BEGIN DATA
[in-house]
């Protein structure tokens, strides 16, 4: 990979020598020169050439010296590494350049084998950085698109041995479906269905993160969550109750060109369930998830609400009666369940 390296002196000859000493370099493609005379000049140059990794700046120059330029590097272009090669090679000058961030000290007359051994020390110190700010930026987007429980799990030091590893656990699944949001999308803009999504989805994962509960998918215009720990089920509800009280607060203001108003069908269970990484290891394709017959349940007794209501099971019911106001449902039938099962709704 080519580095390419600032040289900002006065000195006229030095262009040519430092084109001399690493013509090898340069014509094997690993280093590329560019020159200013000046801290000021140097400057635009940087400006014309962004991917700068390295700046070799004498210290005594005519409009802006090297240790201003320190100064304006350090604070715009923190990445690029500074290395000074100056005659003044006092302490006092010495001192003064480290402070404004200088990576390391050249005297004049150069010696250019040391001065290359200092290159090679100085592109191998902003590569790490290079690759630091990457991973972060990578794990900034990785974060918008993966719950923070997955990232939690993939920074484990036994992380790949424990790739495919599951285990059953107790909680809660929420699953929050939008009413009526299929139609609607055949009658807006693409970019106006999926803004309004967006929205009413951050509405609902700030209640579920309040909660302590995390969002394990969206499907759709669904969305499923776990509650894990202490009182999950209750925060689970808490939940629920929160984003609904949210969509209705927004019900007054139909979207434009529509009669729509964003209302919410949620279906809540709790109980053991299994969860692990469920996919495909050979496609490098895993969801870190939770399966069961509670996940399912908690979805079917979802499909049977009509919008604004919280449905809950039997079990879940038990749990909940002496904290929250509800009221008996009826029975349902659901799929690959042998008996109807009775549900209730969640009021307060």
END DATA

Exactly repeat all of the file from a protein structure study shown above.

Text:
[in-house]
């Protein structure tokens, strides 16, 4: 990979020598020169050439010296590494350049084998950085698109041995479906269905993160969550109750060109369930998830609400009666369940 390296002196000859000493370099493609005379000049140059990794700046120059330029590097272009090669090679000058961030000290007359051994020390110190700010930026987007429980799990030091590893656990699944949001999308803009999504989805994962509960998918215009720990089920509800009280607060203001108003069908269970990484290891394709017959349940007794209501099971019911106001449902039938099962709704 080519580095390419600032040289900002006065000195006229030095262009040519430092084109001399690493013509090898340069014509094997690993280093590329560019020159200013000046801290000021140097400057635009940087400006014309962004991917700068390295700046070799004498210290005594005519409009802006090297240790201003320190100064304006350090604070715009923190990445690029500074290395000074100056005659003044006092302490006092010495001192003064480290402070404004200088990576390391050249005297004049150069010696250019040391001065290359200092290159090679100085592109191998902003590569790490290079690759630091990457991973972060990578794990900034990785974060918008993966719950923070997955990232939690993939920074484990036994992380790949424990790739495919599951285990059953107790909680809660929420699953929050939008009413009526299929139609609607055949009658807006693409970019106006999926803004309004967006929205009413951050509405609902700030209640579920309040909660302590995390969002394990969206499907759709669904969305499923776990509650894990202490009182999950209750925060689970808490939940629920929160984003609904949210969509209705927004019900007054139909979207434009529509009669729509964003209302919410949620279906809540709790109980053991299994969860692990469920996919495909050979496609490098895993969801870190939770399966069961509670996940399912908690979805079917979802499909049977009509919008604004919280449905809950039997079990879940038990749990909940002496904290929250509800009221008996009826029975349902659901799929690959042998008996109807009775549900209730969640009021307060």